*Helpful vocabulary :
an upset = (emotional) bouleversement
sensual (adj) = sensuel
sensuous (adj) = (music, arts) qui affecte les sens / (lips, person) sensuel
delight (noun) = joie, grand plaisir
ghastly (adj) (informal) = affreux, épouvantable, atroce
distrust (noun) = la méfiance
distrust (verb) = se méfier de
bother (v) = prendre la peine de...
a broadcaster (n) = une personnalité de la radio ou de la télévision
rude (adj) = impoli, grossier
haughty (adj) = hautain, arrogant
show off (v) = faire étalage de
knowledge = connaissance, savoir
be aware = être consicent de, être informé, au courant
uninterested = indifférent
disinterested = désintéressé
infer (v) = inférer, déduire, conclure
imply (v) = insinuer, laisser entendre, supposer
outgrow (v) = ne plus s'intéresser à, abandonner (en grandissant, en prenant de l'âge)
scribble (v) = gribouiller, grifonner
a slip (n) = un bout de papier
tidy up (v) = ranger, mettre de l'ordre dans
guilty (adj) = coupable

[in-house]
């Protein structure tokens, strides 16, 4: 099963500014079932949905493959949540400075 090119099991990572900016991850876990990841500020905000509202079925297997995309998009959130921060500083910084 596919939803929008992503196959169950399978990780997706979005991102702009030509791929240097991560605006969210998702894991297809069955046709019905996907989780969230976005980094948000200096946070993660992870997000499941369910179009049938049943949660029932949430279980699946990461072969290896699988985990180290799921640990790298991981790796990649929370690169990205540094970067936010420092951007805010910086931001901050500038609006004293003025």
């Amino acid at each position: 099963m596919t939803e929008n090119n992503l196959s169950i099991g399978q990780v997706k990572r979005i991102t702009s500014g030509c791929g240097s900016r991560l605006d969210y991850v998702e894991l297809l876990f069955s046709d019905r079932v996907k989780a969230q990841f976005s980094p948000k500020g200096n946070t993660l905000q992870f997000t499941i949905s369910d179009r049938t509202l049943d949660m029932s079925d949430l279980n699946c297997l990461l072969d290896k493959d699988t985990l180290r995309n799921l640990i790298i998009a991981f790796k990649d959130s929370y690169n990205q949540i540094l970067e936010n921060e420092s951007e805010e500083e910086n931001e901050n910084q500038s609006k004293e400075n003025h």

a novel (n) = un roman
whip out (v) = sortir vivement
Sharpie(s) = marque de feutres
take away (v) = retirer, enlever
add (v) = ajouter
shake (v) = secouer
mutter (v) = marmonner, grommeler
split infinitive = erreur de grammaire consistant à introduire un adverbe au milieu d'un infinitif, entre "to" et le verbe. (wordreference dictionary)
a misspelling (n) = faute d'orthographe
bubble (with joy) (v) = déborder de, être tout excité par...
froth (v) = mousser, écumer
slobber (v) = baver, s'extasier
feel giddy = avoir le vertige
bliss (n) = bonheur absolu, félicité
yoke (v) = lier, joindre
tickle (v) = (literal) chatouiller / (figurative) amuser, faire rire
sneer (v) = ricaner, sourire avec mépris
Sod them ! = Qu'ils aillent se faire foutre !
Sod them to Hades = qu'ils aillent se faire voir chez les Grecs...
Hades = Hadès, frère de Zeus et de Poséidon dans la mythologie grecque. Souvent considéré comme « maître des enfers ».
dense (informal) (adj) = bouché, obtus
deaf (adj) = sourd
For heaven's sake = pour l'amour du ciel
strike (v) = frapper
whinge (informal and pejorative) (v) = geindre, pleurnicher
disingenuousness (n) = manque de sincérité
shameless (adj) = effronté, sans vergogne
a dolt (n) = un lourdaud, une gourde = a stupid person
a claim (n) = affirmation
hold water (familiar) = tenir la route
mind (n) = l'esprit
it's obvious that...= il est évident que...
haywire (adj) = détraqué
care (v) = prendre soin de quelque chose
underlie (v) = sous-tendre
slip = glisser
dress...up (v) = habiller, orner
sartorial (adj) = vestimentaire
smarten up (v) = se faire beau
considerate (adj) = prévenant, plein d'égards, aimable
fitness, suitability (n) = caractère approprié
wince (adj) = grimacer
claim for something (v) = demander quelque chose